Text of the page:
Mike's comments regarding the unintended negative effects of property rights were very good, I think. Patents have always set a critical line between allowing creative development and discussion in the world of ideas and providing the very same people a financial incentive to develop those ideas (which can often be difficult to develop) through giving them exclusive and monopolistic protection over that idea for a short period of time. Where that critical line is set, of course, is the big issue. Different countries have diffierent approaches to where this line gets set, and it seems to me and alot of other lawyers (ok, I admit it, I'm a lawyer) that the US sets this line too far onto the side of "protection" and not enough on the line of "creativity". Thus, protection of the ideas becomes a greater incentive than the ideas themselves and someone like Burst will therefore tend not to produce new products or ideas but seek to protect the few they had to begin with.

     

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  15.  
    identicon
    TT, Apr 18th, 2006 @ 12:37am

    Re: Patent Sitters

    They are looking for justice regarding the plundering of their IP. They won 60 mil--most of which was paid out to the lawyers and the stock holders in a special dividend. A classy move by a rare CEO who is actually looking out for the interests of the stock holders.

    A. They don't have 60 million to "make a product" and B. Microsoft ruined them as a company years ago. They have no staff, no facilities, and no capital to "make a product." What they do deserve is to be compensated to the degree that others have made a fortune using the technology they pioneered, and hold patents for.

     

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  16.  
    identicon
    Anonymous Cowherd, Apr 18th, 2006 @ 12:38am

    Re:

    Just because a company decides to enforce the hard work and money they have put behind their creations

    Go read the patents Burst and Apple are fighting over. They're so dead stupid your average community school dropout could infringe them given the same problem to solve. A patent office rubber stamp doesn't mean the idea is good, workable, or even non-obvious these days. It just means they paid their filing fee and filled out the forms without getting too much drool on them.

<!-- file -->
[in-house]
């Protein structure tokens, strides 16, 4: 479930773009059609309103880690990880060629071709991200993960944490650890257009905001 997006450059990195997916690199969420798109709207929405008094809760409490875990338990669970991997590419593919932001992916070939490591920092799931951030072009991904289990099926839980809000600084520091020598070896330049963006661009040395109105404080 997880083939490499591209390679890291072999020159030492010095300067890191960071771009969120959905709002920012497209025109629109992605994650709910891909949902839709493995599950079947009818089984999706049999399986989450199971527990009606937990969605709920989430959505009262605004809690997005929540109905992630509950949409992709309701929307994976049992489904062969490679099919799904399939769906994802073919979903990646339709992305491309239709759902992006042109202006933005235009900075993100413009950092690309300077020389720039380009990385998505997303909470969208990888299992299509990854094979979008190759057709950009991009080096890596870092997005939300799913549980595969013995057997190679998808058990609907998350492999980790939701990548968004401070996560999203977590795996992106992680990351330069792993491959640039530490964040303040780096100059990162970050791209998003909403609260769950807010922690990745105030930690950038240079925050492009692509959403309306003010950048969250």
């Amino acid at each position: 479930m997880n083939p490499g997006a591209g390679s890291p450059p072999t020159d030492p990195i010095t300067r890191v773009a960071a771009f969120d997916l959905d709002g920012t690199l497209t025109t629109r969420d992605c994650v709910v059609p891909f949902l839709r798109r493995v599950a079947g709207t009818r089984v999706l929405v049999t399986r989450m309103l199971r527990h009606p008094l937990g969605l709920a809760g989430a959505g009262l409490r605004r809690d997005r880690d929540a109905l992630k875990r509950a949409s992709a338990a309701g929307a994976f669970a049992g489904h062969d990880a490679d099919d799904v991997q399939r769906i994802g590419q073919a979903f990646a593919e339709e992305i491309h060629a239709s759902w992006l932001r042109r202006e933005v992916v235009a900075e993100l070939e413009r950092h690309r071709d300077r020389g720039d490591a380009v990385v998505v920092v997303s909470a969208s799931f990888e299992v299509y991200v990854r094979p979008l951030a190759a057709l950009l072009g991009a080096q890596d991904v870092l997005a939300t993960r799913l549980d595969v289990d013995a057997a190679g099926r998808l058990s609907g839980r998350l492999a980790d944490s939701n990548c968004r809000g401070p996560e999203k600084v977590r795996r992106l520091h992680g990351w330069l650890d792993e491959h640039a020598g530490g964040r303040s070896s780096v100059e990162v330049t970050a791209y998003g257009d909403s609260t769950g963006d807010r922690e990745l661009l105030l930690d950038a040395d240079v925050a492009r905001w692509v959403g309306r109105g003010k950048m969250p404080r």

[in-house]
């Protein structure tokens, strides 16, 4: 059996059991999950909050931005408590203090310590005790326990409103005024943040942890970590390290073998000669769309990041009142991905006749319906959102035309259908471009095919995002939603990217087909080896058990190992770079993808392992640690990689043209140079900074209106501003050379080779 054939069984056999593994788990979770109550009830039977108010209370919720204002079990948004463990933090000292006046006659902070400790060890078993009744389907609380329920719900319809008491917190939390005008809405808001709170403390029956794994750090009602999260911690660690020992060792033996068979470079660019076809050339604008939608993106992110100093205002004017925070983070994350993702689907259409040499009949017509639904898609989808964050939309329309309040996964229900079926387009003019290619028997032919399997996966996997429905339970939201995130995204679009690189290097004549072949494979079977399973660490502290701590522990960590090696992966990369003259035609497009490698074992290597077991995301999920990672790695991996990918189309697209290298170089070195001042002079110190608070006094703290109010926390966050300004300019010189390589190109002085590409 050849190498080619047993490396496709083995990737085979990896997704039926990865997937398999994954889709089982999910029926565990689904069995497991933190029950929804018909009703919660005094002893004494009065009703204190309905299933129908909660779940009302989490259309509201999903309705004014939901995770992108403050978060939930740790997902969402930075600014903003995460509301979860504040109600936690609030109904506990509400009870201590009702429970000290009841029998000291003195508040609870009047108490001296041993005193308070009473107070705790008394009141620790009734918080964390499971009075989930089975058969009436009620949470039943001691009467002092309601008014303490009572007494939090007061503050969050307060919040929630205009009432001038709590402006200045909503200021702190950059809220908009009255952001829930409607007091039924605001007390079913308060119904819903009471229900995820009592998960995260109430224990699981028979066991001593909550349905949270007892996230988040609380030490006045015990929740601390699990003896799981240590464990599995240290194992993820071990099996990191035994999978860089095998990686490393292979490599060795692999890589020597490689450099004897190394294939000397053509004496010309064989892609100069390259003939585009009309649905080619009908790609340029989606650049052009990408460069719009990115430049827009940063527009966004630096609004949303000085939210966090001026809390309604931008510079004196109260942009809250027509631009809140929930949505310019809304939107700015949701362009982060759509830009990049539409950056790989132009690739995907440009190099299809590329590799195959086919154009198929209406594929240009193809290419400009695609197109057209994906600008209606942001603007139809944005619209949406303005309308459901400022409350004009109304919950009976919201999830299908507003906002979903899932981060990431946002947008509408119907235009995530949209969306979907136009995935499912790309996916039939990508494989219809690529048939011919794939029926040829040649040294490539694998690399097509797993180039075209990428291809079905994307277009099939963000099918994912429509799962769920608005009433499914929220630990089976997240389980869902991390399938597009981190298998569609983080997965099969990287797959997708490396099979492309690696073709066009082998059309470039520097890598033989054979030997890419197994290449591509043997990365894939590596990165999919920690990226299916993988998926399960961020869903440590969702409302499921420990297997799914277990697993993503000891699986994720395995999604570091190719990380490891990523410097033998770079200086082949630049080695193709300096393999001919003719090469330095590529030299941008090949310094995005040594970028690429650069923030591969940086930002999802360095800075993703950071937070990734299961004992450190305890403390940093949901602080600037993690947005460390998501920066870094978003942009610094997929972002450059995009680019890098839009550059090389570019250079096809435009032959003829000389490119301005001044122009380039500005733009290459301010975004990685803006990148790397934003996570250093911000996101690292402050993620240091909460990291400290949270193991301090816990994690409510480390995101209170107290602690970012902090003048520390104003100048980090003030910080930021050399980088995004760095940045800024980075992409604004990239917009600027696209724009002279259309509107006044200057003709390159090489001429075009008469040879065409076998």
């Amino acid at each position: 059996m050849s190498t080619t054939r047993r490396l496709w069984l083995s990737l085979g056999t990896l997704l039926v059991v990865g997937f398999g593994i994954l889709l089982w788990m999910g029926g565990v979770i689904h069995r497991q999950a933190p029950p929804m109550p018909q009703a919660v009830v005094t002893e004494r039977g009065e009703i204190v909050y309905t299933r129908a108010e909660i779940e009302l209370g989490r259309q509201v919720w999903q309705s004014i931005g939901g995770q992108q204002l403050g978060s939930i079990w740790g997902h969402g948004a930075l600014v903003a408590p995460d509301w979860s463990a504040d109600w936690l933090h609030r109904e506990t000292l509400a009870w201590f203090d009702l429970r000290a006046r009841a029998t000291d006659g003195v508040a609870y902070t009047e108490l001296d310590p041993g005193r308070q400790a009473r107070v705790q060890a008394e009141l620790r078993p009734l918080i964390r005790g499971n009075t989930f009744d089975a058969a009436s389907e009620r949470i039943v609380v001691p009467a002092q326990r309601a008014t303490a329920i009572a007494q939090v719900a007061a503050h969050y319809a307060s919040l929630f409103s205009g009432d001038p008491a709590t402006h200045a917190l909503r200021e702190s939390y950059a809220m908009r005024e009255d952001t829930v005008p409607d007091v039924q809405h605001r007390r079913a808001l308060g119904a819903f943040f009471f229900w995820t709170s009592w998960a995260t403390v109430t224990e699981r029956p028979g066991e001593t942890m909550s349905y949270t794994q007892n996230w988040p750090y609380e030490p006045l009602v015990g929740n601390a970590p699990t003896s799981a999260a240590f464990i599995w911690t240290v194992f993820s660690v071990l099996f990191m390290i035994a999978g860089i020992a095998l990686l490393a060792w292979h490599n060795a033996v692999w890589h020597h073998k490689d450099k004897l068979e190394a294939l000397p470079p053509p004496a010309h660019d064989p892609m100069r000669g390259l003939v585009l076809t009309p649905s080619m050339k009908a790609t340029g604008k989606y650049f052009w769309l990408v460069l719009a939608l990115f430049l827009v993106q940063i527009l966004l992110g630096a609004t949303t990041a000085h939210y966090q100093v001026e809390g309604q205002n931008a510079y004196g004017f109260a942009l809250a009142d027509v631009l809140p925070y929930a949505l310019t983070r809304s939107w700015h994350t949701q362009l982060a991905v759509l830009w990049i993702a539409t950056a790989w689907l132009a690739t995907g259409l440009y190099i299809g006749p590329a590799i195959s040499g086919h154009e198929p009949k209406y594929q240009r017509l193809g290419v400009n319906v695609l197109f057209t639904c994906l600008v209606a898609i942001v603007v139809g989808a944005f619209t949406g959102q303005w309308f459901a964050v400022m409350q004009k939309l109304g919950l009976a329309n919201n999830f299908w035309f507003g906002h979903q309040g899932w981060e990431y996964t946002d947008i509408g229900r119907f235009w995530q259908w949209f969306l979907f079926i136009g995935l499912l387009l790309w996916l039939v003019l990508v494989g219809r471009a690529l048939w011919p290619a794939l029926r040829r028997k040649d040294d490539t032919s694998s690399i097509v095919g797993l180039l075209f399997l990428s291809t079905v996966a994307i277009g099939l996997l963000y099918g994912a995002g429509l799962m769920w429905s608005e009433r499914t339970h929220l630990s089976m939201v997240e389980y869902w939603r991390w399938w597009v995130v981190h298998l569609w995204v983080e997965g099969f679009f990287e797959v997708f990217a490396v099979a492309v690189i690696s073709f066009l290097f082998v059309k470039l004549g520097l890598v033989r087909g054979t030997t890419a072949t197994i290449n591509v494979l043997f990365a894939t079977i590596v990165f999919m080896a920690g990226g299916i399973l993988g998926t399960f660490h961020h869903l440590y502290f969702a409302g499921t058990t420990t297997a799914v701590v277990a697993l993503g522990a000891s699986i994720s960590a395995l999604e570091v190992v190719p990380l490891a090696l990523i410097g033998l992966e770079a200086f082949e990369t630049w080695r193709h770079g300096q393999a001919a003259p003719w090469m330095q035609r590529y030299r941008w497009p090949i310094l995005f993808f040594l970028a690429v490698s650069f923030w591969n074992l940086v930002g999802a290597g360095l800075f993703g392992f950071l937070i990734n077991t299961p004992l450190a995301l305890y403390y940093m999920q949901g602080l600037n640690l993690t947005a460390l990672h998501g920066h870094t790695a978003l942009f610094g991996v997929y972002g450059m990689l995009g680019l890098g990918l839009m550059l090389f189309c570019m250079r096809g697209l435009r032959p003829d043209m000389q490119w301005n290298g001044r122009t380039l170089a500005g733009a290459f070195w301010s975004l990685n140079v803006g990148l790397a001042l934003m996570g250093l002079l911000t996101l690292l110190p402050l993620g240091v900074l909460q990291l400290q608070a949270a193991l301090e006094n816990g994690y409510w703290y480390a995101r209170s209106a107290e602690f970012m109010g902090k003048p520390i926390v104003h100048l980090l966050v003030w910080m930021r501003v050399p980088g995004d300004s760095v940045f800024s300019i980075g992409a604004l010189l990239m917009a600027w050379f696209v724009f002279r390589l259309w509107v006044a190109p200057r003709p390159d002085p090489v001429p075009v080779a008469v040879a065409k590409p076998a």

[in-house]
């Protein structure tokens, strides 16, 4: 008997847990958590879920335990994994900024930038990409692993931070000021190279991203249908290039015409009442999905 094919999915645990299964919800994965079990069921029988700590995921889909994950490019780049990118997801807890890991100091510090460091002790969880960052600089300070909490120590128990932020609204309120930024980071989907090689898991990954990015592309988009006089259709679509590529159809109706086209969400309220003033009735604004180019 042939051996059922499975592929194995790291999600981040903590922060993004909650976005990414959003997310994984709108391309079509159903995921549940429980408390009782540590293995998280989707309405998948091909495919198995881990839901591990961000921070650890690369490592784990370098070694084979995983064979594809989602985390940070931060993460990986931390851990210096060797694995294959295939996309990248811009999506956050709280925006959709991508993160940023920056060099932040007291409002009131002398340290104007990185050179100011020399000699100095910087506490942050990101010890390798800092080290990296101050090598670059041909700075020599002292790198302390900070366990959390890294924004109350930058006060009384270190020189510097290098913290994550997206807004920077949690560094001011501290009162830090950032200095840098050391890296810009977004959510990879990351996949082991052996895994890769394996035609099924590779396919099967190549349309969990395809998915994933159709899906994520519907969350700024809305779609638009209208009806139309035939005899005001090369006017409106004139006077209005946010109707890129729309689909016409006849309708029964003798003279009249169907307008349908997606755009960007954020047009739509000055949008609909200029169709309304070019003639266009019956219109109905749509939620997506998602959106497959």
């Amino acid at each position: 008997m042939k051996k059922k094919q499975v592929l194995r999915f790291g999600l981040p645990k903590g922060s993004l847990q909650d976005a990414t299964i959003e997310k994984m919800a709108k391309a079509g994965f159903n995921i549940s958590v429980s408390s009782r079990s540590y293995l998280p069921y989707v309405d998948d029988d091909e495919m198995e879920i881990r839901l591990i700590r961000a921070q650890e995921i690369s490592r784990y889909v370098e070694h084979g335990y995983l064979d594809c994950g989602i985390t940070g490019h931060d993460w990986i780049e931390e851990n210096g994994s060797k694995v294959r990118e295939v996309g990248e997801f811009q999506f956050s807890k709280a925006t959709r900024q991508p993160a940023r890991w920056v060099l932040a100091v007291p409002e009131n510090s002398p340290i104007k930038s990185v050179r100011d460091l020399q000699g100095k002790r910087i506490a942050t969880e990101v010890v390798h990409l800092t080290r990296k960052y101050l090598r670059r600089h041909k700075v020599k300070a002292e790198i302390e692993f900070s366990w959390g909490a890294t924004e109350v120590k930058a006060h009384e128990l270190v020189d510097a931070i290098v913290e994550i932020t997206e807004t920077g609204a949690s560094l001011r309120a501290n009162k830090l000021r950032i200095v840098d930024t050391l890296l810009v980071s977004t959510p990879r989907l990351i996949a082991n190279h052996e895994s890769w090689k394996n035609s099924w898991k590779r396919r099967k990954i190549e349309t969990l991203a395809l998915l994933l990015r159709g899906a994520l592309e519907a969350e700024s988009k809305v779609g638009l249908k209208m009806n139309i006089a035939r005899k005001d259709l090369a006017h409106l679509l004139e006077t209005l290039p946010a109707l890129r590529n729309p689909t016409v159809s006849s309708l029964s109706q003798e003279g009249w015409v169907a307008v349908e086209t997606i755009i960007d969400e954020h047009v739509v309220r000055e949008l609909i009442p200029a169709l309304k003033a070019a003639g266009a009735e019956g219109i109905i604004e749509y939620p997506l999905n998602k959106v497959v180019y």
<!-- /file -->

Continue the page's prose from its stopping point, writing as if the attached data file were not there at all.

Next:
I clearly remember Apple threatening people who mentioned Ipod in any of their websites or products with a lawsuit

    No, you remember Apple threatening people who published pre-release details of upcoming products. Y'know, disclosure of trade secrets.

     

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  17.  
    identicon
    TT, Apr 18th, 2006 @ 12:39am

    Re: Patent Sitters

    They are looking for justice regarding the plundering of their IP. They won 60 mil--most of which was paid out to the lawyers and the stock holders in a special dividend. A classy move by a rare CEO who is actually looking out for the interests of the stock holders.

    A. They don't have 60 million to "make a product" and B. Microsoft ruined them as a company years ago. They have no staff, no facilities, and no capital to "make a product." What they do deserve is to be compensated to the degree that others have made a fortune using the technology they pioneered, and hold patents for.

     

    reply to this | link to this | view in thread ]

  18.  
    identicon
    Anonymous Coward, Apr 18th, 2006 @ 1:24am